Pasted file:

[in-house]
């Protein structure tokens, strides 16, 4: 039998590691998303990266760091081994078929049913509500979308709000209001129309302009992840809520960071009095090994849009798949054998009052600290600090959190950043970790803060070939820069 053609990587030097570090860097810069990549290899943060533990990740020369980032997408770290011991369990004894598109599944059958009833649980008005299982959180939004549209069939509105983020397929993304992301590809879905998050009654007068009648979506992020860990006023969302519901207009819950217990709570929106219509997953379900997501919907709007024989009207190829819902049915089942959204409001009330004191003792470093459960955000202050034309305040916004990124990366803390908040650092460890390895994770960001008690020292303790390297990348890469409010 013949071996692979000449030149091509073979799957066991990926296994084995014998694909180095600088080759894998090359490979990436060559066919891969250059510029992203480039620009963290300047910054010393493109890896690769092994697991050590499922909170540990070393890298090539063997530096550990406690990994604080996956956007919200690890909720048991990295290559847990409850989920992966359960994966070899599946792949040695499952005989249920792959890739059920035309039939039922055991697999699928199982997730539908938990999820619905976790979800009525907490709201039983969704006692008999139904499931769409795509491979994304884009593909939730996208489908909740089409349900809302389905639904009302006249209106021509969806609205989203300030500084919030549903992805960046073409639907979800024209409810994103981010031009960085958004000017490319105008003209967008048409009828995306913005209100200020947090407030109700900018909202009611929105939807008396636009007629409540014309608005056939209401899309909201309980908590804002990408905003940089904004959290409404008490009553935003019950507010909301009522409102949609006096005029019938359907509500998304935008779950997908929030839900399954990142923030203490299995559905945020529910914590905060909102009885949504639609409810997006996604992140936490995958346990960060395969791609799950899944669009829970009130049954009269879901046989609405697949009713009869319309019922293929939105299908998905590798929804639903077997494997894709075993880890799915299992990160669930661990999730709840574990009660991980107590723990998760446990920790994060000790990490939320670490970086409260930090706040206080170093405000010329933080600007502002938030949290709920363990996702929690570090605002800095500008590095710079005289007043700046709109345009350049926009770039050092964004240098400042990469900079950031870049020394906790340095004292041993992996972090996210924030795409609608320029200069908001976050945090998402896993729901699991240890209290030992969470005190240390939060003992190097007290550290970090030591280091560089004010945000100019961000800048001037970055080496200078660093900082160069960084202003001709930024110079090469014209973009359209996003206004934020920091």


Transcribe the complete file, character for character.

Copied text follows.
[in-house]
């Protein structure tokens, strides 16, 4: 039998590691998303990266760091081994078929049913509500979308709000209001129309302009992840809520960071009095090994849009798949054998009052600290600090959190950043970790803060070939820069 053609990587030097570090860097810069990549290899943060533990990740020369980032997408770290011991369990004894598109599944059958009833649980008005299982959180939004549209069939509105983020397929993304992301590809879905998050009654007068009648979506992020860990006023969302519901207009819950217990709570929106219509997953379900997501919907709007024989009207190829819902049915089942959204409001009330004191003792470093459960955000202050034309305040916004990124990366803390908040650092460890390895994770960001008690020292303790390297990348890469409010 013949071996692979000449030149091509073979799957066991990926296994084995014998694909180095600088080759894998090359490979990436060559066919891969250059510029992203480039620009963290300047910054010393493109890896690769092994697991050590499922909170540990070393890298090539063997530096550990406690990994604080996956956007919200690890909720048991990295290559847990409850989920992966359960994966070899599946792949040695499952005989249920792959890739059920035309039939039922055991697999699928199982997730539908938990999820619905976790979800009525907490709201039983969704006692008999139904499931769409795509491979994304884009593909939730996208489908909740089409349900809302389905639904009302006249209106021509969806609205989203300030500084919030549903992805960046073409639907979800024209409810994103981010031009960085958004000017490319105008003209967008048409009828995306913005209100200020947090407030109700900018909202009611929105939807008396636009007629409540014309608005056939209401899309909201309980908590804002990408905003940089904004959290409404008490009553935003019950507010909301009522409102949609006096005029019938359907509500998304935008779950997908929030839900399954990142923030203490299995559905945020529910914590905060909102009885949504639609409810997006996604992140936490995958346990960060395969791609799950899944669009829970009130049954009269879901046989609405697949009713009869319309019922293929939105299908998905590798929804639903077997494997894709075993880890799915299992990160669930661990999730709840574990009660991980107590723990998760446990920790994060000790990490939320670490970086409260930090706040206080170093405000010329933080600007502002938030949290709920363990996702929690570090605002800095500008590095710079005289007043700046709109345009350049926009770039050092964004240098400042990469900079950031870049020394906790340095004292041993992996972090996210924030795409609608320029200069908001976050945090998402896993729901699991240890209290030992969470005190240390939060003992190097007290550290970090030591280091560089004010945000100019961000800048001037970055080496200078660093900082160069960084202003001709930024110079090469014209973009359209996003206004934020920091």